Every magazine has some portion of its audience involved in a digital-focused lifestyle or that would be interested in receiving a digital edition for one reason or another. They may be thinking “green.” They may want to archive the issues on a computer. They may be business travelers and want a digital edition for convenience.
Articles by Caysey Welton
SEE ALSO: Top CMS and Social Media Picks for Smaller PublishersMost publishers are scrambling to update their online content management system (and may even be on their third or fourth upgrade). The choices are staggering and smaller publishers can often be at a loss.
The phrase “print dollars, Internet nickels” gets attributed to Time Inc. CEO Ann Moore, who a few years ago compared the trickle of online revenue consumer publishers were seeing to the traditional billion dollar print business.
The number of media acquisitions has plummeted over the last year and there’s little chance of a rebound in 2009, particularly for the blockbuster, private equity-driven deals that dominated the marketplace until recently.
As publishing Web sites get more sophisticated, their true value won’t lie just in the breaking news stories at the top, but in the years of layered content and data.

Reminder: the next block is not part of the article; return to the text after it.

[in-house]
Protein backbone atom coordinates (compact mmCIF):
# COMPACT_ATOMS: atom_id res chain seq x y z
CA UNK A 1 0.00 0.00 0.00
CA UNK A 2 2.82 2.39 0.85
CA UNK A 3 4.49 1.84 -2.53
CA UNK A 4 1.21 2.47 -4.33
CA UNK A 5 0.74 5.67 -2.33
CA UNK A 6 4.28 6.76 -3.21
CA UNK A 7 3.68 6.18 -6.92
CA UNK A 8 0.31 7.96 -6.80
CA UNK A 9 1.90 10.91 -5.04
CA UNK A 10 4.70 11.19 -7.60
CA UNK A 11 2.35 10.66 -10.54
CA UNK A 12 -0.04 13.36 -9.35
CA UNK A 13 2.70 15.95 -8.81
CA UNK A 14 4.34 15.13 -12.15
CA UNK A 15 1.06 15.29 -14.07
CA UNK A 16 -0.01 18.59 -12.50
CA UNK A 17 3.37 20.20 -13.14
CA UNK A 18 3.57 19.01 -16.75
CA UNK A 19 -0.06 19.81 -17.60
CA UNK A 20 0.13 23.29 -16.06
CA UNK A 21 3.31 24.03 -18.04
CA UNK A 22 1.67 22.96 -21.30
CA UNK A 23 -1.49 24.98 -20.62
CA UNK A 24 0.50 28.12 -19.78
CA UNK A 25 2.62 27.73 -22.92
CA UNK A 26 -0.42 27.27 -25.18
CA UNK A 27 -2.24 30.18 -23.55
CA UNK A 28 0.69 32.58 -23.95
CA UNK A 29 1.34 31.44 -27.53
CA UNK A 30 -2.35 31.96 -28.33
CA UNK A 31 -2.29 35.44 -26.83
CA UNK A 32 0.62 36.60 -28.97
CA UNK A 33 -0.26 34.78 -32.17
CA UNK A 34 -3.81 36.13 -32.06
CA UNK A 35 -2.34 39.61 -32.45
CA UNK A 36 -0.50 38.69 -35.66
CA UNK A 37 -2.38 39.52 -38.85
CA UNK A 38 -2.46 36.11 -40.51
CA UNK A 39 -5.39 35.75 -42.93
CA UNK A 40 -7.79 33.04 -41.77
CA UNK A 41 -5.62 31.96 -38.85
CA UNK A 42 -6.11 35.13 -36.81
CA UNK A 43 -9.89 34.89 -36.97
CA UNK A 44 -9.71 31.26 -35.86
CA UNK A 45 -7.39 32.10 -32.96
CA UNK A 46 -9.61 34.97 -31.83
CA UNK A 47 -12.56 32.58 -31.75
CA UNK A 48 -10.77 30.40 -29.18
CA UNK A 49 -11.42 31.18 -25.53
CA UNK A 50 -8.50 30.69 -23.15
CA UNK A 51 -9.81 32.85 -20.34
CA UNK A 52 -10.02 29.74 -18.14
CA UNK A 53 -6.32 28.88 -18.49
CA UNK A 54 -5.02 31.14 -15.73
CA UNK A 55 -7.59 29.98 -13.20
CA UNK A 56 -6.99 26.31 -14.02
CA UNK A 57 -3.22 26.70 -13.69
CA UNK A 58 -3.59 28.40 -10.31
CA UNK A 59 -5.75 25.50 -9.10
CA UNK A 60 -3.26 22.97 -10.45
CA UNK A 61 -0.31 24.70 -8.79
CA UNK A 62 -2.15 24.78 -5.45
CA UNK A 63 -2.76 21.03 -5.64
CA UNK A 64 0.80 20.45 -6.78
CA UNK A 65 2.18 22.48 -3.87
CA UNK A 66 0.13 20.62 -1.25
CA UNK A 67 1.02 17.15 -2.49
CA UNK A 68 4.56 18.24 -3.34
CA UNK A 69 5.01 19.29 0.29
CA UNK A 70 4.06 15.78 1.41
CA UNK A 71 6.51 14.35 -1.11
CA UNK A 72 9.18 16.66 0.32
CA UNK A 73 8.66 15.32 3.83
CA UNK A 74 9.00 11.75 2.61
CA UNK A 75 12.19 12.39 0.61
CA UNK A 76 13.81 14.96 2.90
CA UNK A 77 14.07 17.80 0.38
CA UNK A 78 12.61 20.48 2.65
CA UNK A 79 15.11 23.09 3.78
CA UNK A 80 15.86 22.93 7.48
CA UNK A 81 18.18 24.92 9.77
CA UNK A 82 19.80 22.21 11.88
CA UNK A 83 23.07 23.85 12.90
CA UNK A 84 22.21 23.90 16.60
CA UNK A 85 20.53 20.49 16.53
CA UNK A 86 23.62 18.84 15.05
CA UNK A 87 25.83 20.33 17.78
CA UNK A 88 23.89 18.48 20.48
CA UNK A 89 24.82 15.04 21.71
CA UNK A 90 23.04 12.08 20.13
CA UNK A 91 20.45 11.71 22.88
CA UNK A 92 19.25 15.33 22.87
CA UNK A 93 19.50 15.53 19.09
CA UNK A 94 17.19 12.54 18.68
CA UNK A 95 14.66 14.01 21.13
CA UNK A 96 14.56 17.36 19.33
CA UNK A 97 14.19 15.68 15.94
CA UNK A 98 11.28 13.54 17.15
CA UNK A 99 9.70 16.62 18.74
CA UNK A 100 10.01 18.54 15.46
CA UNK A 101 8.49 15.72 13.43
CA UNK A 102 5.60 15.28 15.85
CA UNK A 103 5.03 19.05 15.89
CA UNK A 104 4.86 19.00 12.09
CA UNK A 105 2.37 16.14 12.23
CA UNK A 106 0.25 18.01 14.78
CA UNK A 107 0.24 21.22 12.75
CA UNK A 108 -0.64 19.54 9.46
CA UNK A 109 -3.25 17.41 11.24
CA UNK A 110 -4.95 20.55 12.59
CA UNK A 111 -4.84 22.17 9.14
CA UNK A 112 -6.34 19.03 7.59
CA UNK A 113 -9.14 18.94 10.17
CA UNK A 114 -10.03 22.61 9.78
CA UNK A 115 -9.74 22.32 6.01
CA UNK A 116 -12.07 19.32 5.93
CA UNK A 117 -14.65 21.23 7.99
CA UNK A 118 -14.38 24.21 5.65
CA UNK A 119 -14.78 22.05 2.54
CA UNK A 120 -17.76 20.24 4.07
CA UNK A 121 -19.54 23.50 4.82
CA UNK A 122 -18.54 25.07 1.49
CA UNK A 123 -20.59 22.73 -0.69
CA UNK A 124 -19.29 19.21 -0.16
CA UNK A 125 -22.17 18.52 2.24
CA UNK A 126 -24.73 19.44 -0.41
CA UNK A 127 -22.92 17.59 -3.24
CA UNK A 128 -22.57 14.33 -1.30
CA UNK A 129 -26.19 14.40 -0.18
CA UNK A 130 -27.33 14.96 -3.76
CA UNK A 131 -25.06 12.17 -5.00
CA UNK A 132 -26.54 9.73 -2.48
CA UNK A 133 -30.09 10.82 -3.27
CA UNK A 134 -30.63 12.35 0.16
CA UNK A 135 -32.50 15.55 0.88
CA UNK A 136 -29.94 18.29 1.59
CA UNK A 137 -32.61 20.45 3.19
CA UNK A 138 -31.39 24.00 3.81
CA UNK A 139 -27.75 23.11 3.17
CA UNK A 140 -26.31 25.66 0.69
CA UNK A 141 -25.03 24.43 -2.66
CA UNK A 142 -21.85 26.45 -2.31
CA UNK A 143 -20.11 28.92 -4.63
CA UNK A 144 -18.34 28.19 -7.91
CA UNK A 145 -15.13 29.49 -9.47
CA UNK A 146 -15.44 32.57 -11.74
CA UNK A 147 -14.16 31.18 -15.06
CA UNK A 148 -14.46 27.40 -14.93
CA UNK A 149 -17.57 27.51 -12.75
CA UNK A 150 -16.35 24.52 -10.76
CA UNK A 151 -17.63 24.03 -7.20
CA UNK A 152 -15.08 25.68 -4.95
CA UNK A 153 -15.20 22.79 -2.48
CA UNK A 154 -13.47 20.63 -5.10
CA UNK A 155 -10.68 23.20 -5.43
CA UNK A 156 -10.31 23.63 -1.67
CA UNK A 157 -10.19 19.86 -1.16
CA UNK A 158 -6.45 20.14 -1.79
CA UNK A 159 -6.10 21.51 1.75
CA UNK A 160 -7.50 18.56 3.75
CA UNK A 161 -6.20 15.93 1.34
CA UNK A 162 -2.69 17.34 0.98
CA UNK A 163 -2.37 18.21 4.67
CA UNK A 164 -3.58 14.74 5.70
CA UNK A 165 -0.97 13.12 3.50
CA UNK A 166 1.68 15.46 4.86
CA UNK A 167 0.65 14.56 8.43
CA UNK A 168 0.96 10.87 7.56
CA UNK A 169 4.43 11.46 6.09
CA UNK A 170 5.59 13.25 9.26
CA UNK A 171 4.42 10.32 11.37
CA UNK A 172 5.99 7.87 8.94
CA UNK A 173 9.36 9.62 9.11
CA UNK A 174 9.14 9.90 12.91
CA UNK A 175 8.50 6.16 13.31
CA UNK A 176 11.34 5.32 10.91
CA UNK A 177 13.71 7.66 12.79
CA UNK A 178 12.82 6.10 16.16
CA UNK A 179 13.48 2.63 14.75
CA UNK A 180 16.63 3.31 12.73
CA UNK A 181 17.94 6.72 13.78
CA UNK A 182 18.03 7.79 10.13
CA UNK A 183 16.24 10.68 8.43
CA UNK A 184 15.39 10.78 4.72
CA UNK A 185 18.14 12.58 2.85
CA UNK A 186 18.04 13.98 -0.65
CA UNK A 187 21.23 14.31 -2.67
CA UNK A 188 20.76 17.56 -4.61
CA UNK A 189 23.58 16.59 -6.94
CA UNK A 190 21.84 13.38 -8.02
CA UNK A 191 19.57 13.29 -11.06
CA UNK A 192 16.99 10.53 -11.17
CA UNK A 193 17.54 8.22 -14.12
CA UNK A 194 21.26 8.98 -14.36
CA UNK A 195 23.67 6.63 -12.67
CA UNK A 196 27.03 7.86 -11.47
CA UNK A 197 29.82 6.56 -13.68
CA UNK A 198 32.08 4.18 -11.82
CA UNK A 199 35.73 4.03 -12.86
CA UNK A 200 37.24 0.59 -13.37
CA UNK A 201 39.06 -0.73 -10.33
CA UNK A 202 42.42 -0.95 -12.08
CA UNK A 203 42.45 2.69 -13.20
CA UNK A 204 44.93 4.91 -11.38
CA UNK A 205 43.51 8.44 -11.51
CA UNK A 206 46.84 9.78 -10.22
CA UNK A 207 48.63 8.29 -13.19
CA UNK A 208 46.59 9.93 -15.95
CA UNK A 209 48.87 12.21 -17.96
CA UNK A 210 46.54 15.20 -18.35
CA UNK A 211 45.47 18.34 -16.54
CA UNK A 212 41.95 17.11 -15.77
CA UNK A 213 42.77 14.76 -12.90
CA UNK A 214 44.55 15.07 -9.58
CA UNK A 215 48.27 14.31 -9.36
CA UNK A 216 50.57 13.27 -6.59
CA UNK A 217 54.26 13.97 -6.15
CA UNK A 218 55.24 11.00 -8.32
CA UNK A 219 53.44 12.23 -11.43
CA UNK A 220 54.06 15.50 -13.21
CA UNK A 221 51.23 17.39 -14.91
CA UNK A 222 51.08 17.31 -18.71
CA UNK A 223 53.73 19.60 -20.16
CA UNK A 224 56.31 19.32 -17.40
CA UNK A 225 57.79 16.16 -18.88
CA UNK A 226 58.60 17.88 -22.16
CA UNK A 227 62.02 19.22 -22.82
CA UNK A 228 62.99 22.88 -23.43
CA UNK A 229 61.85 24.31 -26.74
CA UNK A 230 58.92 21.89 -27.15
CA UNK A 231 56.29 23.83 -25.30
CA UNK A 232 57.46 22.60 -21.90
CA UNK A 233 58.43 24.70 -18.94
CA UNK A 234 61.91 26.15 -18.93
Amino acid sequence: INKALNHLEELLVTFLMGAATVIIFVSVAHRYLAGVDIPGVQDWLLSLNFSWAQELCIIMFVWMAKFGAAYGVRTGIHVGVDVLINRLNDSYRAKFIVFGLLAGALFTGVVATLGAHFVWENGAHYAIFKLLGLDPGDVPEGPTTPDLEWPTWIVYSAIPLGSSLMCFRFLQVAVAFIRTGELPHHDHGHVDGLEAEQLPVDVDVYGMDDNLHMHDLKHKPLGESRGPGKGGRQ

Forget about new media or broadcast hotshots coming in to whip traditional publishing companies into shape. With so many covenants in danger of violation and some publishers teetering on the edge of bankruptcy,
There are more than 300 online ad networks serving the U.S. alone. Large publishers such as Forbes, CondéNet, Martha Stewart Living Omnimedia and IDG have offered their own networks for some time now. Even LinkedIn has introduced its own ad network.
As publishers face advertisers clamoring for “measured media,” a service called SmartAds may offer some help.
“It’s time for leaders to lead.”
Bold predictions about social networking are becoming a tradition at the FOLIO: Show. In 2007, Fortune executive editor Josh Quittner said,